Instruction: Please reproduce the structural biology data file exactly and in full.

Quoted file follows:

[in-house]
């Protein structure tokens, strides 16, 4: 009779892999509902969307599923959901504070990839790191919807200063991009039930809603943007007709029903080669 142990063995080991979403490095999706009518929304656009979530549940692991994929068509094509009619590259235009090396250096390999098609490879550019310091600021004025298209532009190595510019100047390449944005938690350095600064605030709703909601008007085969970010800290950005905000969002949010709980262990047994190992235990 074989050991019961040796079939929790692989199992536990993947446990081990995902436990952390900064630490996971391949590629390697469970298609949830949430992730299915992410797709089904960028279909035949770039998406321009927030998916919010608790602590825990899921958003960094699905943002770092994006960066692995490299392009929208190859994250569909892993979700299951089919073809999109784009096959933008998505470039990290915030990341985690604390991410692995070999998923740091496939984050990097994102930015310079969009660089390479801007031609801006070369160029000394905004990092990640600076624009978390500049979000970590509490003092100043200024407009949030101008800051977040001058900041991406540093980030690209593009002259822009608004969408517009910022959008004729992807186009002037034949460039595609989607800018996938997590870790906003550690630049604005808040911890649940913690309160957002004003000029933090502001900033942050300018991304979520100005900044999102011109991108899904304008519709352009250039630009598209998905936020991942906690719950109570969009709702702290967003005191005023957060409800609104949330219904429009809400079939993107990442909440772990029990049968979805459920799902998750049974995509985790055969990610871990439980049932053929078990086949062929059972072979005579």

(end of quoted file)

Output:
[in-house]
């Protein structure tokens, strides 16, 4: 009779892999509902969307599923959901504070990839790191919807200063991009039930809603943007007709029903080669 142990063995080991979403490095999706009518929304656009979530549940692991994929068509094509009619590259235009090396250096390999098609490879550019310091600021004025298209532009190595510019100047390449944005938690350095600064605030709703909601008007085969970010800290950005905000969002949010709980262990047994190992235990 074989050991019961040796079939929790692989199992536990993947446990081990995902436990952390900064630490996971391949590629390697469970298609949830949430992730299915992410797709089904960028279909035949770039998406321009927030998916919010608790602590825990899921958003960094699905943002770092994006960066692995490299392009929208190859994250569909892993979700299951089919073809999109784009096959933008998505470039990290915030990341985690604390991410692995070999998923740091496939984050990097994102930015310079969009660089390479801007031609801006070369160029000394905004990092990640600076624009978390500049979000970590509490003092100043200024407009949030101008800051977040001058900041991406540093980030690209593009002259822009608004969408517009910022959008004729992807186009002037034949460039595609989607800018996938997590870790906003550690630049604005808040911890649940913690309160957002004003000029933090502001900033942050300018991304979520100005900044999102011109991108899904304008519709352009250039630009598209998905936020991942906690719950109570969009709702702290967003005191005023957060409800609104949330219904429009809400079939993107990442909440772990029990049968979805459920799902998750049974995509985790055969990610871990439980049932053929078990086949062929059972072979005579």